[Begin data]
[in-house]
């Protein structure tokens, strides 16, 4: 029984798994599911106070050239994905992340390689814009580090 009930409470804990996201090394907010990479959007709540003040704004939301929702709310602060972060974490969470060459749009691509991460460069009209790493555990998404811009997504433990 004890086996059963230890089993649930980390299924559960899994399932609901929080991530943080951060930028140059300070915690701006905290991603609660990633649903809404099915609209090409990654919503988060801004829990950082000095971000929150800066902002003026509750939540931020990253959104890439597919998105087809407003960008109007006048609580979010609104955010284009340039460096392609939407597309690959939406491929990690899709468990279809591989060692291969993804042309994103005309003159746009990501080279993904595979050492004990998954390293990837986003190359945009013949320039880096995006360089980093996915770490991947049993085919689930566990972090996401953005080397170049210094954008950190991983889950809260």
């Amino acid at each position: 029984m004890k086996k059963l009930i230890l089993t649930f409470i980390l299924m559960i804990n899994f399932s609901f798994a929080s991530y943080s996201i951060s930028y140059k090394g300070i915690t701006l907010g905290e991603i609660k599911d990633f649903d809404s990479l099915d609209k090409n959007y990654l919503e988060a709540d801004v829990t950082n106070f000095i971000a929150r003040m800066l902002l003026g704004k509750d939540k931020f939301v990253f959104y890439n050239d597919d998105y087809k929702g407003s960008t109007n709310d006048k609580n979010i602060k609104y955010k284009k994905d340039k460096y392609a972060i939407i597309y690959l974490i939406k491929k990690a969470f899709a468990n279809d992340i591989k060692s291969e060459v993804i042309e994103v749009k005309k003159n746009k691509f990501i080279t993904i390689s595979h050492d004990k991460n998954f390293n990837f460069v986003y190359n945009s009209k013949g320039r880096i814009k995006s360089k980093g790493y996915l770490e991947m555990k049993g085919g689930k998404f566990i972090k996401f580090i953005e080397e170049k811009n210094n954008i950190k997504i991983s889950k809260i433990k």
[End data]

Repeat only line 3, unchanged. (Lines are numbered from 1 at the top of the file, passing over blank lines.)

């Amino acid at each position: 029984m004890k086996k059963l009930i230890l089993t649930f409470i980390l299924m559960i804990n899994f399932s609901f798994a929080s991530y943080s996201i951060s930028y140059k090394g300070i915690t701006l907010g905290e991603i609660k599911d990633f649903d809404s990479l099915d609209k090409n959007y990654l919503e988060a709540d801004v829990t950082n106070f000095i971000a929150r003040m800066l902002l003026g704004k509750d939540k931020f939301v990253f959104y890439n050239d597919d998105y087809k929702g407003s960008t109007n709310d006048k609580n979010i602060k609104y955010k284009k994905d340039k460096y392609a972060i939407i597309y690959l974490i939406k491929k990690a969470f899709a468990n279809d992340i591989k060692s291969e060459v993804i042309e994103v749009k005309k003159n746009k691509f990501i080279t993904i390689s595979h050492d004990k991460n998954f390293n990837f460069v986003y190359n945009s009209k013949g320039r880096i814009k995006s360089k980093g790493y996915l770490e991947m555990k049993g085919g689930k998404f566990i972090k996401f580090i953005e080397e170049k811009n210094n954008i950190k997504i991983s889950k809260i433990k």